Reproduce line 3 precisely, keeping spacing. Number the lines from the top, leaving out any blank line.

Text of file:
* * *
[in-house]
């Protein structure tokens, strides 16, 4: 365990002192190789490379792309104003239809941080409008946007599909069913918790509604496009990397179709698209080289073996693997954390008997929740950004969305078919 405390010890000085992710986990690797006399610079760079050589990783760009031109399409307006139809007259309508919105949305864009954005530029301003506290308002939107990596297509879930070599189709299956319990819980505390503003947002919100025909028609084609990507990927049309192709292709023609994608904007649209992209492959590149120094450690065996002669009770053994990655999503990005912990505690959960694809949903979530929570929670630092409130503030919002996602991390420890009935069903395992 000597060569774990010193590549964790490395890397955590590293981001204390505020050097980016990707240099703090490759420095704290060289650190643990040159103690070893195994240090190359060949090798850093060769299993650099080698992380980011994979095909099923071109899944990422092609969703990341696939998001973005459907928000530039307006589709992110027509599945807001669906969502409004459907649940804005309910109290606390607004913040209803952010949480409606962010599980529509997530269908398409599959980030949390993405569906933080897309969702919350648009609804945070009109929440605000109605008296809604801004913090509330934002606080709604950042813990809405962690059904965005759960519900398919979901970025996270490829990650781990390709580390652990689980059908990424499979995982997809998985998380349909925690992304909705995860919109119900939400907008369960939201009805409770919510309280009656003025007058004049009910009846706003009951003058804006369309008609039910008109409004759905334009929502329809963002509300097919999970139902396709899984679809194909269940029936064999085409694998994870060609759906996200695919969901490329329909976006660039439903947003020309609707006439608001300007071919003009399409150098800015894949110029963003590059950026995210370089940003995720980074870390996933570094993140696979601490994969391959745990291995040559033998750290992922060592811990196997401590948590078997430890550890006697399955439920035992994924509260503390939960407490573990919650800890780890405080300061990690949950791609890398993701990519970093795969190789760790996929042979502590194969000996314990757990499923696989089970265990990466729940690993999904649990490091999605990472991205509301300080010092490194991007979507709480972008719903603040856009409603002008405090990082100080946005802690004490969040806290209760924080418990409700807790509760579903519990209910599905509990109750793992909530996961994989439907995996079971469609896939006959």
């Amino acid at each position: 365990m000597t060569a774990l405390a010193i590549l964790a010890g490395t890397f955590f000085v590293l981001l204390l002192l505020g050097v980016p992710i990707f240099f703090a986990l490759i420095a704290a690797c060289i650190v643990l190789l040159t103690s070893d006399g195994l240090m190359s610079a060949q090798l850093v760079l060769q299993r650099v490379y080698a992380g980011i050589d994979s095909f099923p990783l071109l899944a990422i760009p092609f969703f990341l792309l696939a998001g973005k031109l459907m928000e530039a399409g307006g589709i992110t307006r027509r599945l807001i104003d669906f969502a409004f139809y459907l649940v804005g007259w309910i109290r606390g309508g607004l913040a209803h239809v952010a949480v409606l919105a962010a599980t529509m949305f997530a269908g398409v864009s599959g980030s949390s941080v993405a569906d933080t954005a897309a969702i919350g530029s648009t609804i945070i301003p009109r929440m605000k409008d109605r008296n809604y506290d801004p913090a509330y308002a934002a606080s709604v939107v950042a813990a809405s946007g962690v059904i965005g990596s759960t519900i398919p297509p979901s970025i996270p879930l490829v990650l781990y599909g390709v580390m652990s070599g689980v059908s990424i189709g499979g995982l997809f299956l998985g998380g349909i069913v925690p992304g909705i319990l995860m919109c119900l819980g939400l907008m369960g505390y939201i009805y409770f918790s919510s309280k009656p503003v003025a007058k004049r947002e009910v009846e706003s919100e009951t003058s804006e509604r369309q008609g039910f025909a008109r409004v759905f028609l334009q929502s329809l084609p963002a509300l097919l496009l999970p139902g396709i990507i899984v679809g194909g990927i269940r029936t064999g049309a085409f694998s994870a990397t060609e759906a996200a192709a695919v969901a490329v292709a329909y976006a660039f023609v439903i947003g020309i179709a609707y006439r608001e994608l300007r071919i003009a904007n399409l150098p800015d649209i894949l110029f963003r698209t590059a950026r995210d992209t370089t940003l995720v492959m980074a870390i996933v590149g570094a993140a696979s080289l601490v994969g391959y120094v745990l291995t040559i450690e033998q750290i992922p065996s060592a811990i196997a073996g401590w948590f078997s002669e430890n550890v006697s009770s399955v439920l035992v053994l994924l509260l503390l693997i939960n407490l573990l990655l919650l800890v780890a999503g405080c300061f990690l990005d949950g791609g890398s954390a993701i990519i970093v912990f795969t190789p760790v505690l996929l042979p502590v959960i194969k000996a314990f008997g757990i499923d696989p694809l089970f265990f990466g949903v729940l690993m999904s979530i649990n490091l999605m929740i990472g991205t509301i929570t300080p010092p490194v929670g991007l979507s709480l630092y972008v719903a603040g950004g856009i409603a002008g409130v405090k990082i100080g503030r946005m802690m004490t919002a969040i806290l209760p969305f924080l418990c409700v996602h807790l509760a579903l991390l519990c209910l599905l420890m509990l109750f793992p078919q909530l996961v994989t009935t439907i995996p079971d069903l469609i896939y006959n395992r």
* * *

């Amino acid at each position: 365990m000597t060569a774990l405390a010193i590549l964790a010890g490395t890397f955590f000085v590293l981001l204390l002192l505020g050097v980016p992710i990707f240099f703090a986990l490759i420095a704290a690797c060289i650190v643990l190789l040159t103690s070893d006399g195994l240090m190359s610079a060949q090798l850093v760079l060769q299993r650099v490379y080698a992380g980011i050589d994979s095909f099923p990783l071109l899944a990422i760009p092609f969703f990341l792309l696939a998001g973005k031109l459907m928000e530039a399409g307006g589709i992110t307006r027509r599945l807001i104003d669906f969502a409004f139809y459907l649940v804005g007259w309910i109290r606390g309508g607004l913040a209803h239809v952010a949480v409606l919105a962010a599980t529509m949305f997530a269908g398409v864009s599959g980030s949390s941080v993405a569906d933080t954005a897309a969702i919350g530029s648009t609804i945070i301003p009109r929440m605000k409008d109605r008296n809604y506290d801004p913090a509330y308002a934002a606080s709604v939107v950042a813990a809405s946007g962690v059904i965005g990596s759960t519900i398919p297509p979901s970025i996270p879930l490829v990650l781990y599909g390709v580390m652990s070599g689980v059908s990424i189709g499979g995982l997809f299956l998985g998380g349909i069913v925690p992304g909705i319990l995860m919109c119900l819980g939400l907008m369960g505390y939201i009805y409770f918790s919510s309280k009656p503003v003025a007058k004049r947002e009910v009846e706003s919100e009951t003058s804006e509604r369309q008609g039910f025909a008109r409004v759905f028609l334009q929502s329809l084609p963002a509300l097919l496009l999970p139902g396709i990507i899984v679809g194909g990927i269940r029936t064999g049309a085409f694998s994870a990397t060609e759906a996200a192709a695919v969901a490329v292709a329909y976006a660039f023609v439903i947003g020309i179709a609707y006439r608001e994608l300007r071919i003009a904007n399409l150098p800015d649209i894949l110029f963003r698209t590059a950026r995210d992209t370089t940003l995720v492959m980074a870390i996933v590149g570094a993140a696979s080289l601490v994969g391959y120094v745990l291995t040559i450690e033998q750290i992922p065996s060592a811990i196997a073996g401590w948590f078997s002669e430890n550890v006697s009770s399955v439920l035992v053994l994924l509260l503390l693997i939960n407490l573990l990655l919650l800890v780890a999503g405080c300061f990690l990005d949950g791609g890398s954390a993701i990519i970093v912990f795969t190789p760790v505690l996929l042979p502590v959960i194969k000996a314990f008997g757990i499923d696989p694809l089970f265990f990466g949903v729940l690993m999904s979530i649990n490091l999605m929740i990472g991205t509301i929570t300080p010092p490194v929670g991007l979507s709480l630092y972008v719903a603040g950004g856009i409603a002008g409130v405090k990082i100080g503030r946005m802690m004490t919002a969040i806290l209760p969305f924080l418990c409700v996602h807790l509760a579903l991390l519990c209910l599905l420890m509990l109750f793992p078919q909530l996961v994989t009935t439907i995996p079971d069903l469609i896939y006959n395992r």